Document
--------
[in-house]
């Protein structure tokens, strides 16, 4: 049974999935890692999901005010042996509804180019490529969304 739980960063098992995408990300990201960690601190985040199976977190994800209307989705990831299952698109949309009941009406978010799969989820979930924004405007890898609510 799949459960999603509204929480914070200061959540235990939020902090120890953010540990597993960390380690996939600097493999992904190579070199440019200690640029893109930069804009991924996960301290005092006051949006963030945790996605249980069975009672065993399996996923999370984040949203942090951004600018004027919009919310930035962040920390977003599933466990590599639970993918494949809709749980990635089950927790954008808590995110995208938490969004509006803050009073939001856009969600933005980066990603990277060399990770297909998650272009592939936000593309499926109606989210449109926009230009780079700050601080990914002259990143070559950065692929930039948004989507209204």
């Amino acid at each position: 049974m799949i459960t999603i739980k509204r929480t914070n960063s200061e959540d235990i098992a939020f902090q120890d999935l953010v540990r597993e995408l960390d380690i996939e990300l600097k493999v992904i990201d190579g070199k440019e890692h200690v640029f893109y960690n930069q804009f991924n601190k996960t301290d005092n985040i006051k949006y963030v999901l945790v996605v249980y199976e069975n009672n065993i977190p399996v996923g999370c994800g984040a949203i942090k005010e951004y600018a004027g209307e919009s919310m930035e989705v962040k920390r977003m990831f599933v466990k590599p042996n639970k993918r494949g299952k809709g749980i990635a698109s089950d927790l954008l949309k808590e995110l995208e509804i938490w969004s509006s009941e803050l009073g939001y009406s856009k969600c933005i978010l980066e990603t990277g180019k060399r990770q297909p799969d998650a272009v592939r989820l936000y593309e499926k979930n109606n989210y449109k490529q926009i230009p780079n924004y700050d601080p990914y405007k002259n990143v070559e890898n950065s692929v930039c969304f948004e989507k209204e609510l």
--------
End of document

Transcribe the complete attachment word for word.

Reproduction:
[in-house]
């Protein structure tokens, strides 16, 4: 049974999935890692999901005010042996509804180019490529969304 739980960063098992995408990300990201960690601190985040199976977190994800209307989705990831299952698109949309009941009406978010799969989820979930924004405007890898609510 799949459960999603509204929480914070200061959540235990939020902090120890953010540990597993960390380690996939600097493999992904190579070199440019200690640029893109930069804009991924996960301290005092006051949006963030945790996605249980069975009672065993399996996923999370984040949203942090951004600018004027919009919310930035962040920390977003599933466990590599639970993918494949809709749980990635089950927790954008808590995110995208938490969004509006803050009073939001856009969600933005980066990603990277060399990770297909998650272009592939936000593309499926109606989210449109926009230009780079700050601080990914002259990143070559950065692929930039948004989507209204």
């Amino acid at each position: 049974m799949i459960t999603i739980k509204r929480t914070n960063s200061e959540d235990i098992a939020f902090q120890d999935l953010v540990r597993e995408l960390d380690i996939e990300l600097k493999v992904i990201d190579g070199k440019e890692h200690v640029f893109y960690n930069q804009f991924n601190k996960t301290d005092n985040i006051k949006y963030v999901l945790v996605v249980y199976e069975n009672n065993i977190p399996v996923g999370c994800g984040a949203i942090k005010e951004y600018a004027g209307e919009s919310m930035e989705v962040k920390r977003m990831f599933v466990k590599p042996n639970k993918r494949g299952k809709g749980i990635a698109s089950d927790l954008l949309k808590e995110l995208e509804i938490w969004s509006s009941e803050l009073g939001y009406s856009k969600c933005i978010l980066e990603t990277g180019k060399r990770q297909p799969d998650a272009v592939r989820l936000y593309e499926k979930n109606n989210y449109k490529q926009i230009p780079n924004y700050d601080p990914y405007k002259n990143v070559e890898n950065s692929v930039c969304f948004e989507k209204e609510l």